Opinion

The Blue Jays Keep Doing Just Enough to Lose Close Games

Jayne Kamin-Oncea/Getty Images

A loss is a loss. But as the Toronto Blue Jays of 2017 know all too well, not all losses are created equally.

There’s the blowout loss. There’s the extra innings loss. There’s the late-game bullpen meltdown loss. And there’s the near-comeback loss. Take your pick – the Blue Jays have experienced them all this April.

Some of those losses may be more disheartening than others, but the fact remains that each one puts the Jays further behind in the standings. @BlueJayWay1 characterized this perfectly in this tweet – the Blue Jays are doing just enough to lose game after game.



It may not be reflected in their 6-16 overall record, but break down each game and the Blue Jays have been maddening close from winning on numerous occasions this season.

And here’s yet another valid point from @BlueJaysWay1:

That’s almost unbelievable to think the Jays have been “in” all but two of their 22 games thus far this season. Only twice have they really been blown out this year.

It would be one thing if the Jays kept losing games by a wide margin, but more often than not, the Jays are either keeping these games close or staging late-game comebacks that come up just short. As Jason Grilli said the other day, “we’re in every ball game”.

I think back to last year’s Texas Rangers squad, who had an unprecedented 36-11 record in one-run games. As incredible as the Rangers’ luck was in those late and close games last year, fortunes have been oppositely bad for the Blue Jays in 2017.

The Blue Jays’ Pythagorean record (8-14) is slightly better than their actual record of 6-16, but it isn’t much of an improvement. That’s a bloop hit there, a called strike there, a ball that doesn’t pop out of the glove or a liner that doesn’t get snared by the other team.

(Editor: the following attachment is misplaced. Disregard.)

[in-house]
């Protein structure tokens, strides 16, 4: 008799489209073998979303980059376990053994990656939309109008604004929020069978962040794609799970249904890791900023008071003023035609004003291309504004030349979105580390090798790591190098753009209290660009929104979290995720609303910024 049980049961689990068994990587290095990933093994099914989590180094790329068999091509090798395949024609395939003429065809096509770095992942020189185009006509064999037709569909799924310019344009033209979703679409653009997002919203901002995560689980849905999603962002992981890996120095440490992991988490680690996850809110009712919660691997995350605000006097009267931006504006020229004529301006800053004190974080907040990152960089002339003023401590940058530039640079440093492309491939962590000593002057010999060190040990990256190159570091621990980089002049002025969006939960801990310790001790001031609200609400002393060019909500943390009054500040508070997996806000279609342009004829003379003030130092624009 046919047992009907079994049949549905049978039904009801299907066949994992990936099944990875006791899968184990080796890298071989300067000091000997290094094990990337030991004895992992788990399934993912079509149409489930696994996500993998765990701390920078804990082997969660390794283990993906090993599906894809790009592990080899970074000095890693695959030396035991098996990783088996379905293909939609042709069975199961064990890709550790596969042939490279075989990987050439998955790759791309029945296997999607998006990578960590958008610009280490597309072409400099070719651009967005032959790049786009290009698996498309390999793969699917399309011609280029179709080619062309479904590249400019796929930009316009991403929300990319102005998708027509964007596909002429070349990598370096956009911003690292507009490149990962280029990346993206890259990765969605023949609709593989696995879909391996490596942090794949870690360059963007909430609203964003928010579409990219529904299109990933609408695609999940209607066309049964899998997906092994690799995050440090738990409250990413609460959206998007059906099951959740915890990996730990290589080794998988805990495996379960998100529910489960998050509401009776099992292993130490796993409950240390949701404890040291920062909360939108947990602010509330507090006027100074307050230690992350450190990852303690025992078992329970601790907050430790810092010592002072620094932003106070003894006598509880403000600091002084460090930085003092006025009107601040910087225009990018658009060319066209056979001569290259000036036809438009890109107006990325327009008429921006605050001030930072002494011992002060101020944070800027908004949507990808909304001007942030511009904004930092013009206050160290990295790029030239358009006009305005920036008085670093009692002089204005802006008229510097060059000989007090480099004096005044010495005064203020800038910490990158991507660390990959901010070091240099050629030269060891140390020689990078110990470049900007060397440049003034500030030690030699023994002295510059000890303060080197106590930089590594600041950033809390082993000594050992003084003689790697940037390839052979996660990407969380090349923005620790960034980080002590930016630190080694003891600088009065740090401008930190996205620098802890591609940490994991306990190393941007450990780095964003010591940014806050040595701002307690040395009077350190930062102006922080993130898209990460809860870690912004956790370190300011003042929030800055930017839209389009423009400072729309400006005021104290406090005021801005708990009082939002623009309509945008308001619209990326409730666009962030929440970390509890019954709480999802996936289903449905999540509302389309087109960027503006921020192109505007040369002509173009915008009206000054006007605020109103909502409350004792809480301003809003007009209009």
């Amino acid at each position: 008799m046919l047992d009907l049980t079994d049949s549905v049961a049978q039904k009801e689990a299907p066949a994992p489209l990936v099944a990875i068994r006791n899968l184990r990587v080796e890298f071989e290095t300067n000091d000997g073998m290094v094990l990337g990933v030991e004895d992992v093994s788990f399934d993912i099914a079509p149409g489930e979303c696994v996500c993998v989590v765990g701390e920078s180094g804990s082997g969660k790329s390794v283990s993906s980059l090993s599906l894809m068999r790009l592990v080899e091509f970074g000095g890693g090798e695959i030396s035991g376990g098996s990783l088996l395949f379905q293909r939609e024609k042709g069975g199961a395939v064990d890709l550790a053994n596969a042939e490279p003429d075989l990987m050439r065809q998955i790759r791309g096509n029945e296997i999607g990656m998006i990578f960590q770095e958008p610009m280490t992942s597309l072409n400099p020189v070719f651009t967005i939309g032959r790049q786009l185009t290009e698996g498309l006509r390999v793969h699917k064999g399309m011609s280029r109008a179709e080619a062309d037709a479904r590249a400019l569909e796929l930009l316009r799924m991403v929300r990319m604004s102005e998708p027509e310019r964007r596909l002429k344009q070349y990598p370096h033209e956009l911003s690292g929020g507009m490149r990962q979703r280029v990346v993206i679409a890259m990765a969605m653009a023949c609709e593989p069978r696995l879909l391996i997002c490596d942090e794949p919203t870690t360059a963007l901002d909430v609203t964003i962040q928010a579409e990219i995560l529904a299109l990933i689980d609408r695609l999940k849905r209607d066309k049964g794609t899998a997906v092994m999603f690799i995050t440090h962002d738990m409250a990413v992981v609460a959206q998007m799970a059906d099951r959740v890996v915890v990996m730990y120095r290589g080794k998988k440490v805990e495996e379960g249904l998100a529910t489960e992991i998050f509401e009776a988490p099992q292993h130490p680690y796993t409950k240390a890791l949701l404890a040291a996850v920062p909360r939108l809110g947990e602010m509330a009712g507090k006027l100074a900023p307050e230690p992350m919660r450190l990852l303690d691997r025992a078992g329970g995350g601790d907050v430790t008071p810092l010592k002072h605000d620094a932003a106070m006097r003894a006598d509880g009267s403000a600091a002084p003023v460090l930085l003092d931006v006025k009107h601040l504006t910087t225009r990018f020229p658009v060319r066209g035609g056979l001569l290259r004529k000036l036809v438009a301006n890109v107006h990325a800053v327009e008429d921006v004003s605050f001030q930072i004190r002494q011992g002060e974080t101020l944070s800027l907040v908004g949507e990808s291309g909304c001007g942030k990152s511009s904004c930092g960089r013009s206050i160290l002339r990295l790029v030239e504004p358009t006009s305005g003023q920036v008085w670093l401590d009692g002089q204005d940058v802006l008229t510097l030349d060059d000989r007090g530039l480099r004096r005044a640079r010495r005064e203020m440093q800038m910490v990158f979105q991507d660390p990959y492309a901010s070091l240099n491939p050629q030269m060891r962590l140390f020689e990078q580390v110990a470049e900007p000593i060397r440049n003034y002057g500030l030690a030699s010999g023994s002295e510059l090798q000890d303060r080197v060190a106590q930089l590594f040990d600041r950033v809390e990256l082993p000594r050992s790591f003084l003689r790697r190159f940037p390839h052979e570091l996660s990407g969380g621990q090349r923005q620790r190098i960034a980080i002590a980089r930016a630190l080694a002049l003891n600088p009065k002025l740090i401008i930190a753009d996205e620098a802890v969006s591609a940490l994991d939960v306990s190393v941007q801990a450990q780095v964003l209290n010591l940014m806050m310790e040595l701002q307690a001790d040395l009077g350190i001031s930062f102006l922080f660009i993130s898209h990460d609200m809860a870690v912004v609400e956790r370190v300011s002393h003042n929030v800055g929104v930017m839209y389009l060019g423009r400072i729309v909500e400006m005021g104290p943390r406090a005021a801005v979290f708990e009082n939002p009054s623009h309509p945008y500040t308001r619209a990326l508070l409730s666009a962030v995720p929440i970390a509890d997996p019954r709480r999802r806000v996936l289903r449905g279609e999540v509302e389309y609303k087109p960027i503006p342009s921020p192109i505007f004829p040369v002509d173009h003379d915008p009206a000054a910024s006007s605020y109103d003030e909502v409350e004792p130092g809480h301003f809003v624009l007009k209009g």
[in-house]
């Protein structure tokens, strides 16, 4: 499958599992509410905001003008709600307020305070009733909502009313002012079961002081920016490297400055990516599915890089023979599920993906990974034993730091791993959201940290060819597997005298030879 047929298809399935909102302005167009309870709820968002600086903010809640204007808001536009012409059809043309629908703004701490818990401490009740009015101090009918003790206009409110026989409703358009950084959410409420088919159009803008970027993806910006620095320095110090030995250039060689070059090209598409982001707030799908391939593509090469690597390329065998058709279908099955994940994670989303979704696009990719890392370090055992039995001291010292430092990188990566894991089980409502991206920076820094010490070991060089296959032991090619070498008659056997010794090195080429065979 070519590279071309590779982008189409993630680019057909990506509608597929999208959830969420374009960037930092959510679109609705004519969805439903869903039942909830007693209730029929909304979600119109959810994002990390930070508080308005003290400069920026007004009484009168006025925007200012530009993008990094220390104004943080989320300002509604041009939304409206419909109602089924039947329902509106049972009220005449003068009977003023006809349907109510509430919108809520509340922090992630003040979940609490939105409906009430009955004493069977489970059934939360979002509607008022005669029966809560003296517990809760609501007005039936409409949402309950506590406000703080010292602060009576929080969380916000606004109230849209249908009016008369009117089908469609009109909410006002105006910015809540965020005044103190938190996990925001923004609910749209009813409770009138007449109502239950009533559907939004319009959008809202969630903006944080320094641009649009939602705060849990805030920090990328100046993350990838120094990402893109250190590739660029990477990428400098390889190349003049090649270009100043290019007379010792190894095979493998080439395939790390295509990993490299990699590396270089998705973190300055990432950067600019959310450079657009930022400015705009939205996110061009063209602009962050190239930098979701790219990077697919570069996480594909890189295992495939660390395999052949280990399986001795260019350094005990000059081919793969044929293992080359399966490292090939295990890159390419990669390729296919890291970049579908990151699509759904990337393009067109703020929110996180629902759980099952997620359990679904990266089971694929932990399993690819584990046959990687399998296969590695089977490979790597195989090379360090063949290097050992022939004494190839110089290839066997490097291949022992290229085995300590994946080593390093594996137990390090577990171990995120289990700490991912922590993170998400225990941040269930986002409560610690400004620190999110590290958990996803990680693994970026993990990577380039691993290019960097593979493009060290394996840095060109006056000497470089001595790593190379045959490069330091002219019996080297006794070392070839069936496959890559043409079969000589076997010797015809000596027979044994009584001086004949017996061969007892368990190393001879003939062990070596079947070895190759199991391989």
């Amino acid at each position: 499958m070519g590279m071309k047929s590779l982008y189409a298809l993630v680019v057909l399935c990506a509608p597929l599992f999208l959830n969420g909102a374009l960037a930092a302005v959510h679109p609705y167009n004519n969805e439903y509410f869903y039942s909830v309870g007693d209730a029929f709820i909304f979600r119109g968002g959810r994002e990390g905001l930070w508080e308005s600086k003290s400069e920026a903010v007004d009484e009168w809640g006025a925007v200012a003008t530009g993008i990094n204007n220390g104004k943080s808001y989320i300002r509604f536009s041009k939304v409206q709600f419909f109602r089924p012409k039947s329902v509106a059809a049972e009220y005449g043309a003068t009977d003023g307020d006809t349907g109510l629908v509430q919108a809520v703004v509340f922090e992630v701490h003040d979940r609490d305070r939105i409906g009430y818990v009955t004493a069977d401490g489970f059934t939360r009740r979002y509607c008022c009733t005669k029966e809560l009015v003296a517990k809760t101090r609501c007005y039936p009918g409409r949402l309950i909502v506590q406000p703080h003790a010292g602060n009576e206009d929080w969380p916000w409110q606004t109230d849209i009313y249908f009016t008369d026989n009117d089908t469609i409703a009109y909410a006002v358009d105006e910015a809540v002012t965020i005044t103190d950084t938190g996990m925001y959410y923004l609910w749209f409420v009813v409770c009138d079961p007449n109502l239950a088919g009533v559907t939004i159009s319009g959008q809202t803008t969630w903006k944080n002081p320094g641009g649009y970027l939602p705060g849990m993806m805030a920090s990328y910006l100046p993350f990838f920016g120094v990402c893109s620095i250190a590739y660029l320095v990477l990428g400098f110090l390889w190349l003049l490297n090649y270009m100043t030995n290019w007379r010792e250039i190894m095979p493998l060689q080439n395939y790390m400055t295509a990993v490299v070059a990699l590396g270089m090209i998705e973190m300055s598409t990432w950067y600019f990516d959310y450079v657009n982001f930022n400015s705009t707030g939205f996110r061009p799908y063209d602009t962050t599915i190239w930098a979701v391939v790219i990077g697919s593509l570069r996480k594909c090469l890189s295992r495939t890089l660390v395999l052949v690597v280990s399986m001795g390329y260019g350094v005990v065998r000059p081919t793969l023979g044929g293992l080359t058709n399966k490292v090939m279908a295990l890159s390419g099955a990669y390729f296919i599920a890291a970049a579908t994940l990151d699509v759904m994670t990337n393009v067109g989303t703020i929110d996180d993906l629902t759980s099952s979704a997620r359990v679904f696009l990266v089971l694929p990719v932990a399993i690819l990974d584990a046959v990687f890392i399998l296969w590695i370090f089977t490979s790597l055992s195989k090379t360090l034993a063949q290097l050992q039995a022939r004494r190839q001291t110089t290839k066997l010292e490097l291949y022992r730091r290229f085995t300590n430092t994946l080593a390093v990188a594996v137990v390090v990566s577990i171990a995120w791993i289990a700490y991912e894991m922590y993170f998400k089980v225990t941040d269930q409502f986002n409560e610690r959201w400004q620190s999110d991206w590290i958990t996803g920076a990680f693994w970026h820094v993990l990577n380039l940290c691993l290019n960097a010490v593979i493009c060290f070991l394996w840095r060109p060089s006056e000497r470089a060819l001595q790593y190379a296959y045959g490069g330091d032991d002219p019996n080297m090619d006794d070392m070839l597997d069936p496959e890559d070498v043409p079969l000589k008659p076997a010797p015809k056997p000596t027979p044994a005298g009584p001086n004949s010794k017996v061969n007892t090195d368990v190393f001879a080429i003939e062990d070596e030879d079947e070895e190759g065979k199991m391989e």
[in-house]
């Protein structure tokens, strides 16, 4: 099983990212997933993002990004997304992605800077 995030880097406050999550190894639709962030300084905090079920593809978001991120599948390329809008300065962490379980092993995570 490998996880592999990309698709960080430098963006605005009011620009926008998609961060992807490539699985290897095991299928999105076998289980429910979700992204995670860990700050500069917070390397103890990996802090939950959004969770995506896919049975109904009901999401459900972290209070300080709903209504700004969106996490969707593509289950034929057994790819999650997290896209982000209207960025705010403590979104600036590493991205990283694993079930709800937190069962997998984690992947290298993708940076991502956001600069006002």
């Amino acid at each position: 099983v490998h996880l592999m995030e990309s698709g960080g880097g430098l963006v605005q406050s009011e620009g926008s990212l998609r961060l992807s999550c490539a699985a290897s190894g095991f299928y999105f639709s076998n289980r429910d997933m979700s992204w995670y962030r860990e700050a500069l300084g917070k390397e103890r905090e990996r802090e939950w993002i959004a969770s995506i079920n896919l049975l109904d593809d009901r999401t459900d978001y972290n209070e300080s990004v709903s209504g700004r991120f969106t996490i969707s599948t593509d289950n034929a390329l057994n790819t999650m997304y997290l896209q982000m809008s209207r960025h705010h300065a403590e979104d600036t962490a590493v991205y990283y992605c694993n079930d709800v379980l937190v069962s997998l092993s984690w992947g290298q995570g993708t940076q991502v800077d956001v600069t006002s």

I’d say the Jays have been a little unlucky through their first 22 games and their luck is bound to turn around sooner than later. Of course, it doesn’t help when four key players on the roster are on the disabled list and two-thirds of the lineup is hitting well below league average.



I’m not trying to make excuses for this team; every team deals with injuries and has to overcome hardships during the season, but it feels like the Jays’ hardships have come all at once in April.

The Blue Jays may be playing poorly right now, but they’re nowhere near as bad as their .273 winning percentage suggests. The law of average suggests things will get better.

At least, that’s what I’m telling myself for now.

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Ian Hunter

Ian has been writing about the Toronto Blue Jays since 2007. He enjoyed the tail-end of the Roy Halladay era and vividly remembers the Alex Rodriguez "mine" incident. He'll also retell the story of Game 5 of the ALDS to his kids for the next 20 years.

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